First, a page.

#14
Peggy McDaniel
Updated several times a week with posts by a wide variety of authors, AJN's blog Off the Charts allows us to provide more timely-and often more personal-perspectives on professional, policy, and clinical issues. Best of the Blog will be a regular column to bring AJN readers recent posts that we think deserve a wider audience. To read more, please visit: www.ajnoffthecharts.com.
December 2016: American Journal of Nursing
https://www.readbyqxmd.com/read/27872987/the-ir-evolution-in-oncology-tools-treatments-and-guidelines
#15
Thierry de Baere
Early focus of interventional oncologists was developing tools and imaging guidance, performing "procedures" acting as a skillful technician without knowledge of clinical patient outcomes, beyond post-treatment image findings. Interventional oncologists must deliver "treatments" and not "procedures", and focus on clinically relevant outcomes, provide clinical continuity of care, which means stand at multidisciplinary tumor boards, see patients in consultation before treatment and for follow-up. Interventional oncologists have fought for the same "market" with surgery in a head to head, bloody competition called red ocean strategy in marketing terms, resulting in many aborted trials...
November 21, 2016: Cardiovascular and Interventional Radiology
https://www.readbyqxmd.com/read/27865084/-cyberstalking-among-italian-nurses-a-large-multicentric-study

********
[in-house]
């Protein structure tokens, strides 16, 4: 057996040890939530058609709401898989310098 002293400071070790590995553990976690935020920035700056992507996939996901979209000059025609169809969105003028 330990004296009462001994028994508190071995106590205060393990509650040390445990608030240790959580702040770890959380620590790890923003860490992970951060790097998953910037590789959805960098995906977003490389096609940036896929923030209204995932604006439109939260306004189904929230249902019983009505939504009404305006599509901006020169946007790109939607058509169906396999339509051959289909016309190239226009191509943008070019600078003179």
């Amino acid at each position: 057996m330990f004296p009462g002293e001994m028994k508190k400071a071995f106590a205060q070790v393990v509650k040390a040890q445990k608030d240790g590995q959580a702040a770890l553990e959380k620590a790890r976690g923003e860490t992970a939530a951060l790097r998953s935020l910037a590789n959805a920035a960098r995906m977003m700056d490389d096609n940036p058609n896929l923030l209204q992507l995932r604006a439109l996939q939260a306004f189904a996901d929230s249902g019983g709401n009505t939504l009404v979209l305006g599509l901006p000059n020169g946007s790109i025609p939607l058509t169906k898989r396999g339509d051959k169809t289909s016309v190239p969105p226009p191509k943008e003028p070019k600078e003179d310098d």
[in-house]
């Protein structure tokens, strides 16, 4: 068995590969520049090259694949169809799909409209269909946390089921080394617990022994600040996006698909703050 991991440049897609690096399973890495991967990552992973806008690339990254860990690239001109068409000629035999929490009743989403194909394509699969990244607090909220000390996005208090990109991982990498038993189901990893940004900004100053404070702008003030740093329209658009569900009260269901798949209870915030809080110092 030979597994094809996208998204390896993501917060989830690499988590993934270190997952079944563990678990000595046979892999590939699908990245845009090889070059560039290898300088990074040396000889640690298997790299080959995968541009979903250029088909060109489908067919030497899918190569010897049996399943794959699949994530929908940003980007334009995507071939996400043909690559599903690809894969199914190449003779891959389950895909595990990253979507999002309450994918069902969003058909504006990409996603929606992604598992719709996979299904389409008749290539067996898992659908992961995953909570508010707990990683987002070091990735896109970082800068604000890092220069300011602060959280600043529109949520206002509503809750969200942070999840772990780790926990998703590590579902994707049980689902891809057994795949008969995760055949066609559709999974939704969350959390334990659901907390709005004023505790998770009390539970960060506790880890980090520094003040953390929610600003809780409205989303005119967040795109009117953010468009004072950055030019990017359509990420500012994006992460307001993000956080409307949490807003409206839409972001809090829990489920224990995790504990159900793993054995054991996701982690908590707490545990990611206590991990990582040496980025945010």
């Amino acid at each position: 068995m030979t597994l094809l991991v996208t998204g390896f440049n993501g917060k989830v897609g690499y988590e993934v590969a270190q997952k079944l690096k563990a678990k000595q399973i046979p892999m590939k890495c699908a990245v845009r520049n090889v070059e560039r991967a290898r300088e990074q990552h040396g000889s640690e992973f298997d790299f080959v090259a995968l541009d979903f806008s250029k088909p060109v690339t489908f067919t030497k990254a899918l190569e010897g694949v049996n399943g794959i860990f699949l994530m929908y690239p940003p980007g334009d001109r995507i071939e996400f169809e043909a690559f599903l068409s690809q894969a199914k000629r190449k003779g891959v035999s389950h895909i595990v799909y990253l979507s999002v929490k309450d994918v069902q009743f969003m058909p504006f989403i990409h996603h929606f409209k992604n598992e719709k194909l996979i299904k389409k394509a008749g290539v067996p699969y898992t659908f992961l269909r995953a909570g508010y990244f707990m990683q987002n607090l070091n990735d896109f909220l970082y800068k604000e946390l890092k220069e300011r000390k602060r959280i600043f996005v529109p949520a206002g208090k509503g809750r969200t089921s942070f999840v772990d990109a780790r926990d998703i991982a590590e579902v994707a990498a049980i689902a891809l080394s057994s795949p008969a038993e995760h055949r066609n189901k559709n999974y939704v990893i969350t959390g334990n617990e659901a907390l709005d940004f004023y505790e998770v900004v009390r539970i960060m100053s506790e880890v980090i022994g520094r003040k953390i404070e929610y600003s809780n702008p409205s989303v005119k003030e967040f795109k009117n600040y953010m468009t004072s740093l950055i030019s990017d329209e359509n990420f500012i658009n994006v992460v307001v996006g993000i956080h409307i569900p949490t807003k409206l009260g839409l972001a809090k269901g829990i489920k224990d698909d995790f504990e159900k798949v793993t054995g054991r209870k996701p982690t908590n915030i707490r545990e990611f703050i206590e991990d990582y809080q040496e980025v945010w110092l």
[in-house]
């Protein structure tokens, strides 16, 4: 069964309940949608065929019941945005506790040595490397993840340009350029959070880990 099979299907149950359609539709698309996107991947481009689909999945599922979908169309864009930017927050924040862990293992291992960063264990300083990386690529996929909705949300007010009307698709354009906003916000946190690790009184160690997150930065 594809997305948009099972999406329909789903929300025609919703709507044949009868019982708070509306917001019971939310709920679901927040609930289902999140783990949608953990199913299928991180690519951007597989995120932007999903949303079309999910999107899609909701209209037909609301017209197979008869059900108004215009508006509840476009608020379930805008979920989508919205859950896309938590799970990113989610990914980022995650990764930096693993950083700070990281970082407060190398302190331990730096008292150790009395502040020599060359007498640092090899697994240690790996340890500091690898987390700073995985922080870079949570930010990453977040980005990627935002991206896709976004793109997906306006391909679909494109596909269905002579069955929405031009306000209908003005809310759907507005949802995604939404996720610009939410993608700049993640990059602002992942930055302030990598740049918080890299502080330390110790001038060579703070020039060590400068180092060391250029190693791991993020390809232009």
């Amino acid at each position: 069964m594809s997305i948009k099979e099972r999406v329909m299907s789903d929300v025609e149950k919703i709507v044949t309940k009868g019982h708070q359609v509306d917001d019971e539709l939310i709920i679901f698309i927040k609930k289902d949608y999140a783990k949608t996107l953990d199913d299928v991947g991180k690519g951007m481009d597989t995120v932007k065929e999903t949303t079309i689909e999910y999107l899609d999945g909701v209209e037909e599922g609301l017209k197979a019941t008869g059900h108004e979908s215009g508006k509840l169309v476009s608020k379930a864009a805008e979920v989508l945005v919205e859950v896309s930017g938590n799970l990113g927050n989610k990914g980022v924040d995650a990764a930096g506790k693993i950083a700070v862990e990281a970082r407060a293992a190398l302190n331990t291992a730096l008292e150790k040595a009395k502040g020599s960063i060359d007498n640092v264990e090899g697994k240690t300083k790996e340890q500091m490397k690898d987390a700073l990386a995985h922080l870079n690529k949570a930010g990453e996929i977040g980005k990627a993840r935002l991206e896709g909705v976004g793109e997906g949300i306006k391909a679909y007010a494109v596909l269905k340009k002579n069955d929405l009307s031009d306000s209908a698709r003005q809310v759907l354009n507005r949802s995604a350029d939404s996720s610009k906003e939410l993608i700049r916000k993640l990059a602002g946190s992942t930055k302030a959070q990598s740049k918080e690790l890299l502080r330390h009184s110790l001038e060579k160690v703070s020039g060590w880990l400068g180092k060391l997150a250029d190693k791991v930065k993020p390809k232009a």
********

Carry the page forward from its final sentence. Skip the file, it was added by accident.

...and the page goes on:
#16
Dania Comparcini, Valentina Simonetti, Roberto Lupo, Francesco Galli, Paul Bocij, Giancarlo Cicolini
SCOPO: Determinare la prevalenza di cyberstalking tra gli infermieri italiani e valutare il livello di ansia e depressione nelle vittime. METODO: Da aprile a settembre 2014 è stato condotto uno studio multicentrico trasversale in un campione di infermieri italiani (n=997) utilizzando il questionario "Cyberstalking" per analizzare il fenomeno del cyberstalking. Ai partecipanti, che si sono autodefinite vittime di cyberstalking, è stato chiesto anche di compilare gli strumenti "Beck Depression Inventory" e "State-Trait Anxiety Inventory" per valutare, rispettivamente, i livelli di depressione ed ansia...
July 2016: Professioni Infermieristiche
https://www.readbyqxmd.com/read/27862849/blog-construction-as-an-effective-tool-in-biochemistry-active-learning
#17
Estêvão Cubas Rolim, Julia Martins de Oliveira, Luana T Dalvi, Daniel C Moreira, Natasha Garcia Caldas, Felipe Fernandes Lobo, Démerson André Polli, Élida G Campos, Marcelo Hermes-Lima